The Asian giant hornet has recently been spotted close to the Canadian border in Washington state. Photo courtesy Washington State Department of Agriculture.
Last year’s quiet arrival of a foreign wasp known as the Asian giant hornet is no longer a secret outside of Washington state. Within the past few days, all the major TV networks have broadcast stories of the arrival of the wasp to the Pacific Northwest. Known to entomologists as Vespa mandarinia, it has been named by the press the ‘murder hornet’.
It’s hard to argue with the name ‘murder hornet’ given that this wasp causes 30-50 human deaths a year in Japan. And the threat is serious enough that the Washington State Department of Agriculture has devoted a website to the pest and assigned public engagement officer, Karla Salp, to handle public concerns. “Our hope is to eradicate it before it can get established in Washington,” she said. “Barring that, containing it is our second goal.”
Let’s face it, the thought of giant stinging wasps touches our deepest fears. If proof was needed of how scary wasps are to most people, look no further than the Hunger Games and its “tracker jacker” wasps. Even Hollywood knows the idea of being attacked by a swarm of wasps or bees is horrifying in the most primal way (and therefore sells tickets).
Given the fact that lots of other stinging wasps and bees are already a part of the landscape in Texas, why the fuss? After all, it’s just another wasp. One of the reasons the Asian giant wasp generates so much attention is its size. At 1 1/2 inches long (queens up to 2 inches) it is reportedly the largest wasp in the world. Its sting is excruciating and, unlike the honey bee, it can sting repeatedly.
And while we’re talking bees, a gang of 30 Asian giant hornets can take out a hive of 30,000 honey bees in a few hours. The European honey bee–the predominant species used by beekeepers–lacks the behavioral defenses that Japanese honey bees use against this wasp. With its giant jaws capable of decapitating honey bee defenders, and a exoskeleton impervious to bee stings, the giant hornet makes a formidable foe. To make matters worse, beekeepers who encounter these wasps face 1/4-inch-long stingers that penetrate standard beekeeper garb.
Impact on Texas
The bottom-line is that the chance of Asian giant hornets invading Texas soon is slim, given that at the moment only a few wasps have been found in only one county in the far northwest corner of the U.S. Also, hornets are less likely to be transported by humans than many other exotic insects, like fire ants or emerald ash borers.
As with any social insect, hornets live and survive in colonies, not as individuals. So an individual worker wasp that accidentally flies into a vehicle, for example, will not be able to survive away from its colony. The only way to spread the wasp is by transporting an entire subterranean nest (highly unlikely), or to transport a previously mated queen, capable of starting a new nest on her own. The chance of the latter happening is greatest if a mated queen going to bed for the winter (they like to do this in loose plant debris or soil) happens to bury herself in the loose soil of a potted plant, and the plant shipped elsewhere. This is currently the leading theory for how the hornet got to North America.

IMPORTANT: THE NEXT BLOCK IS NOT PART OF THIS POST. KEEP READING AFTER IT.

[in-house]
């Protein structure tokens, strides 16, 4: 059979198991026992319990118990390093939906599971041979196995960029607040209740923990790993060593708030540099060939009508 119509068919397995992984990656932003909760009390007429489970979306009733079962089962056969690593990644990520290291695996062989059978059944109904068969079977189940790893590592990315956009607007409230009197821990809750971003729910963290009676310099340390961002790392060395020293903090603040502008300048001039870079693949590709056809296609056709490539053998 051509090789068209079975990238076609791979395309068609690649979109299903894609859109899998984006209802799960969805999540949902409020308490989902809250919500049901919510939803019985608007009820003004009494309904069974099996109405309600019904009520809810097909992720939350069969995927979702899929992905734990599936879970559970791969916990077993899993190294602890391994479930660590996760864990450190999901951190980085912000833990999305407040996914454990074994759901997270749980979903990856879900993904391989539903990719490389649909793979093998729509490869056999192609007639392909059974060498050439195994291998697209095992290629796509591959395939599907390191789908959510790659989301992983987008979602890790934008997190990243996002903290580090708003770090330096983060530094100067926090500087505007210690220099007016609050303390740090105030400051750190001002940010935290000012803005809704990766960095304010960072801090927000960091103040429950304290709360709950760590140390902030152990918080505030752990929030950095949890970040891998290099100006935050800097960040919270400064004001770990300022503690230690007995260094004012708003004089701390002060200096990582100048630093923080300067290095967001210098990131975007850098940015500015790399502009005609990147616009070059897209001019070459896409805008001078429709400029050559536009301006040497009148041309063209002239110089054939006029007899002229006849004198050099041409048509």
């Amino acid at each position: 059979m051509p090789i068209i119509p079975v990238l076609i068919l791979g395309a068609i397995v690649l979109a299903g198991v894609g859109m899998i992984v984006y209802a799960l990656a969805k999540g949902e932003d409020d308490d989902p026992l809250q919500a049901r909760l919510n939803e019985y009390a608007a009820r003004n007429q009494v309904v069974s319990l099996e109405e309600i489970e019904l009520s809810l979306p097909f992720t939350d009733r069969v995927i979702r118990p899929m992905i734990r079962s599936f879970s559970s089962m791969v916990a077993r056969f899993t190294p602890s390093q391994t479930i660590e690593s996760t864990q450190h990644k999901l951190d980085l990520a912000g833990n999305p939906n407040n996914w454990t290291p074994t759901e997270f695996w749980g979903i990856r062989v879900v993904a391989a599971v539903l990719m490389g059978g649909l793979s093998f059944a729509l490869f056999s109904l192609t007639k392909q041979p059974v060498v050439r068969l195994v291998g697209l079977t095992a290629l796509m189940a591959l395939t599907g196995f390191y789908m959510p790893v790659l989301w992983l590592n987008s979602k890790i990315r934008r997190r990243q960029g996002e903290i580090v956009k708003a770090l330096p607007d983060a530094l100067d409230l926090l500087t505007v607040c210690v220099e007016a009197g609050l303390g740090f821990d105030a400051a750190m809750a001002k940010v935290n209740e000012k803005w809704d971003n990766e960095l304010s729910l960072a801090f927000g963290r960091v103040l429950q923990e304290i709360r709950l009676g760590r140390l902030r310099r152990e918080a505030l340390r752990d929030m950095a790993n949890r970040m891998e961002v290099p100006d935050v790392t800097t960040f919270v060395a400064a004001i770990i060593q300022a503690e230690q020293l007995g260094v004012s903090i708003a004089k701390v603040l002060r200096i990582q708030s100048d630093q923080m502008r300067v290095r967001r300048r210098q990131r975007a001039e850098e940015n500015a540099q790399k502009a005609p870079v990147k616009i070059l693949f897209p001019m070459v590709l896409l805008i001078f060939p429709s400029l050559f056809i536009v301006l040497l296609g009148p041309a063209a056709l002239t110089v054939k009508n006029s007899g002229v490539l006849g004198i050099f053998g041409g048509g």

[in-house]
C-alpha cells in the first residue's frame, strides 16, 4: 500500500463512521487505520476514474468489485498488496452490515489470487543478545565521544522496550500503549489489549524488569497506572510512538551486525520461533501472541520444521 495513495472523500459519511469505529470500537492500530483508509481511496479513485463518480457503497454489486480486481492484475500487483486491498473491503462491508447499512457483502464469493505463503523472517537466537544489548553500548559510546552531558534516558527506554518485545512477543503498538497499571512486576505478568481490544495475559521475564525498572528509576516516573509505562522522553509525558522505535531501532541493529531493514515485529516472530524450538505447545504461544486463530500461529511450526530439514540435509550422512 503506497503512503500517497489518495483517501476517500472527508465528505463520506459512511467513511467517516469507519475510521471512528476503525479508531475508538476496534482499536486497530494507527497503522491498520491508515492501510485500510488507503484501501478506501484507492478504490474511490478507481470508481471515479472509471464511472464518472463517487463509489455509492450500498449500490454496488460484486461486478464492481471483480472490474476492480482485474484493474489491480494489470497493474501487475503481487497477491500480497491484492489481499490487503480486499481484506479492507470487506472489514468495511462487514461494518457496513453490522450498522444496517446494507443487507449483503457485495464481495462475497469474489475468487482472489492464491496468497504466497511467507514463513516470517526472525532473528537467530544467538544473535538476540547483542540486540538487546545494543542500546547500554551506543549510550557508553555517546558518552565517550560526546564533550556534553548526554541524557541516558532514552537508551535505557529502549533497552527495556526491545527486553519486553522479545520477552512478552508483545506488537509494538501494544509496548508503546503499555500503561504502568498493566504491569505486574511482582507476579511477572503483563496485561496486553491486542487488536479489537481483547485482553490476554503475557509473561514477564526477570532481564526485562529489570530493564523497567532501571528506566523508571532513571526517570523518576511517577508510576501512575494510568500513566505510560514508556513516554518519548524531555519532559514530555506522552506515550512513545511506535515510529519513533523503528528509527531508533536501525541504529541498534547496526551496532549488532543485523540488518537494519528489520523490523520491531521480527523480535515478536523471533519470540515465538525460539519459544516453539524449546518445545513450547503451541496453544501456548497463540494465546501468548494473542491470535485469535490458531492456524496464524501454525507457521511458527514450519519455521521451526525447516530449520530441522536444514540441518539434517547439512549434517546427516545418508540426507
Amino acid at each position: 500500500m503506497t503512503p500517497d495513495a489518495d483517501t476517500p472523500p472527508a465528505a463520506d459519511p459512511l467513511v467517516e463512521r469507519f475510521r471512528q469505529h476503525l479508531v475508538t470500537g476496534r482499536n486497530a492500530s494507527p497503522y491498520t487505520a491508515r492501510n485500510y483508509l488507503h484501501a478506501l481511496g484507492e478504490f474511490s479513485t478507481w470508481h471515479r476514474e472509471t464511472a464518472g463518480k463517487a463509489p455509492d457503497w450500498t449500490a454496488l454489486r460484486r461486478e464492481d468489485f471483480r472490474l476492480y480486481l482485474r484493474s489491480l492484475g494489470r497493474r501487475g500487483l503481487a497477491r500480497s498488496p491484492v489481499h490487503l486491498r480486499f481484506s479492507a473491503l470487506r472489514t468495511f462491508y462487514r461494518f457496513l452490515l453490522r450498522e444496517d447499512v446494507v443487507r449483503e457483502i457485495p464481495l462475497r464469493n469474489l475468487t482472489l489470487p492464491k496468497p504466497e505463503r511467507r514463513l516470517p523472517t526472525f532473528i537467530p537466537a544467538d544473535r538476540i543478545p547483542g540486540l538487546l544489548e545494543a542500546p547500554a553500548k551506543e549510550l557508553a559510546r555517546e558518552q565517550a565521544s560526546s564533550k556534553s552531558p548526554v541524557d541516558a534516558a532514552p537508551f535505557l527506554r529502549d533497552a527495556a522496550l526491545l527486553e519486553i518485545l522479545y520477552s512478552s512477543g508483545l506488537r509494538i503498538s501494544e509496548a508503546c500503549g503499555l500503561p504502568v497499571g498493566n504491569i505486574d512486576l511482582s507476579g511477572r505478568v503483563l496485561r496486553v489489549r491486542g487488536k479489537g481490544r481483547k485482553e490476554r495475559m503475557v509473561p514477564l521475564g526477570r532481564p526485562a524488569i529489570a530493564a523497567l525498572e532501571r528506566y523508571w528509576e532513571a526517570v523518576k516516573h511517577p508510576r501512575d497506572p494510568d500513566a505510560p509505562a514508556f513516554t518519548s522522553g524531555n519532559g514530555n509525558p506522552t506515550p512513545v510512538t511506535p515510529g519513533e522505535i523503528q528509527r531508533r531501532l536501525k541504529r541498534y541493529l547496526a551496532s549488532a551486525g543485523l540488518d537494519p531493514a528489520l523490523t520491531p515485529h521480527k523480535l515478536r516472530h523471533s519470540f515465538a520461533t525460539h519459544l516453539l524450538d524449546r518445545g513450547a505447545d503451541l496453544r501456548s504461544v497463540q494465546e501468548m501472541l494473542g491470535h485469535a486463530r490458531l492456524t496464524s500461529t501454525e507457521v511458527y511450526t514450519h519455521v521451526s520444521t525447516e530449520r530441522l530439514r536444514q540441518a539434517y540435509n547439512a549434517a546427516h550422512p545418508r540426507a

Natural spread on the ground could certainly also occur, but it should take much longer. In China the wasps seem to favor forested areas and avoids high altitudes and open grasslands. Texas does not seem to be ideal habitat for this wasp. Nevertheless, it’s hard to feel completely safe from an insect that just successfully hopped an ocean. And according to Salp there is genetic evidence that the Asian giant hornet (against the odds) slipped into British Columbia not once, but twice in the past year.
It’s not unusual when a scary new pest gets reported in the news for everyone to start seeing them in their backyard (it’s a natural human response to believe that if something bad is going to happen, it will happen to us personally first). But in this case, there are much better explanations for big hornets in your backyard. In Texas one of our largest stinging insects is the cicada killer wasp. Cicada killers range in size from 1 to 1 1/2 inches-long, approaching the Asian giant wasp in length. Although the bodies of cicada killers are more slender, and heads not as distinctively orange, they are still easily mistaken for the more sinister giant hornet.
Washington state officials are also responding to a worried public. “We have created a chart to show people the size differences in native bees and wasps compared to the Asian giant wasp,” said Salp. “Its common to see other wasps and mistake them for the giant wasp.”
In Texas, it is highly unlikely that the Asian giant hornet will be spotted for many years, if ever. But if you see something unusual, a good picture is usually sufficient to roughly identify a bee or wasp. Send the image to your county Extension office with a description of the city and county and date where it was taken. Also, as accurately as possible estimate the length of the insect. The better the picture and description, the more likely you are to get an answer.
And, as for now, don’t watch the Hunger Games if you want to sleep well tonight.